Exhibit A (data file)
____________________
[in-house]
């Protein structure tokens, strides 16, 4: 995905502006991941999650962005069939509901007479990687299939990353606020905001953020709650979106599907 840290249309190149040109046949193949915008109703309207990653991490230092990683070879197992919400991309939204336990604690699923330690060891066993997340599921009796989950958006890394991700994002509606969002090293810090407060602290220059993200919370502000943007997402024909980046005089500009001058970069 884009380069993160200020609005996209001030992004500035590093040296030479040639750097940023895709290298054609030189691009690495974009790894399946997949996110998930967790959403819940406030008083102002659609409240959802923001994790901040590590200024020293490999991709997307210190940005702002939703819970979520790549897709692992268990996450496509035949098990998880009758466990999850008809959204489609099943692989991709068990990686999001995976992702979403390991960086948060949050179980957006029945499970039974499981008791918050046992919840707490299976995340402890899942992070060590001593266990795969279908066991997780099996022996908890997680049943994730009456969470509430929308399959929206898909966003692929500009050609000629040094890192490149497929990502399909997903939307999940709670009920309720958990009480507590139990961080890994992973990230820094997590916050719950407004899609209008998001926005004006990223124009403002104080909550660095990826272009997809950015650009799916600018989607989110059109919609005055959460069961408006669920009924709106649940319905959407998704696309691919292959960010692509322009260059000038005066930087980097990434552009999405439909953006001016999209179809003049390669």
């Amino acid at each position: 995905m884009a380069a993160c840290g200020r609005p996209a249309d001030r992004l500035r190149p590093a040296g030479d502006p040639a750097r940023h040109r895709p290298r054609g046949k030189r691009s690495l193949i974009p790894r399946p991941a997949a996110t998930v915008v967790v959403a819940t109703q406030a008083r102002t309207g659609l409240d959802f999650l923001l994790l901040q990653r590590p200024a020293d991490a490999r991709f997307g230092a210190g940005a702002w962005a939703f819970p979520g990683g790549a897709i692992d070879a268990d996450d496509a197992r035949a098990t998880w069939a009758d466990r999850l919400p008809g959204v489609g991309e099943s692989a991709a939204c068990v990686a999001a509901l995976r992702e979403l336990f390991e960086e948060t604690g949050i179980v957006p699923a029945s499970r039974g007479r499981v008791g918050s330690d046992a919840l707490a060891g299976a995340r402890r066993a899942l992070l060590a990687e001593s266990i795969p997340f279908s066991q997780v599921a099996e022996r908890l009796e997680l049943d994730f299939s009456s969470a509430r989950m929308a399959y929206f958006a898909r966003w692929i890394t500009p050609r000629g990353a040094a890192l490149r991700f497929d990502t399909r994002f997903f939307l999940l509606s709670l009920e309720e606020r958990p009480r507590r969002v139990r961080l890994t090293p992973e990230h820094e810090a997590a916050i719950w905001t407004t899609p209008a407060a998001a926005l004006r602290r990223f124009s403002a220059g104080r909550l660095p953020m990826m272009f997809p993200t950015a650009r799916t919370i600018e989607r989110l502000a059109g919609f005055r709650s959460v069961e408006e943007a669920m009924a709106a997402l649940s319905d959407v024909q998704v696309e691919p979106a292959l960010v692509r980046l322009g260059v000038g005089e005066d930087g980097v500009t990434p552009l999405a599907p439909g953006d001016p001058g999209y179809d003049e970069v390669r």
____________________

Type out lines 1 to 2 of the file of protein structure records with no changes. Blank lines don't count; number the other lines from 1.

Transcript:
[in-house]
């Protein structure tokens, strides 16, 4: 995905502006991941999650962005069939509901007479990687299939990353606020905001953020709650979106599907 840290249309190149040109046949193949915008109703309207990653991490230092990683070879197992919400991309939204336990604690699923330690060891066993997340599921009796989950958006890394991700994002509606969002090293810090407060602290220059993200919370502000943007997402024909980046005089500009001058970069 884009380069993160200020609005996209001030992004500035590093040296030479040639750097940023895709290298054609030189691009690495974009790894399946997949996110998930967790959403819940406030008083102002659609409240959802923001994790901040590590200024020293490999991709997307210190940005702002939703819970979520790549897709692992268990996450496509035949098990998880009758466990999850008809959204489609099943692989991709068990990686999001995976992702979403390991960086948060949050179980957006029945499970039974499981008791918050046992919840707490299976995340402890899942992070060590001593266990795969279908066991997780099996022996908890997680049943994730009456969470509430929308399959929206898909966003692929500009050609000629040094890192490149497929990502399909997903939307999940709670009920309720958990009480507590139990961080890994992973990230820094997590916050719950407004899609209008998001926005004006990223124009403002104080909550660095990826272009997809950015650009799916600018989607989110059109919609005055959460069961408006669920009924709106649940319905959407998704696309691919292959960010692509322009260059000038005066930087980097990434552009999405439909953006001016999209179809003049390669």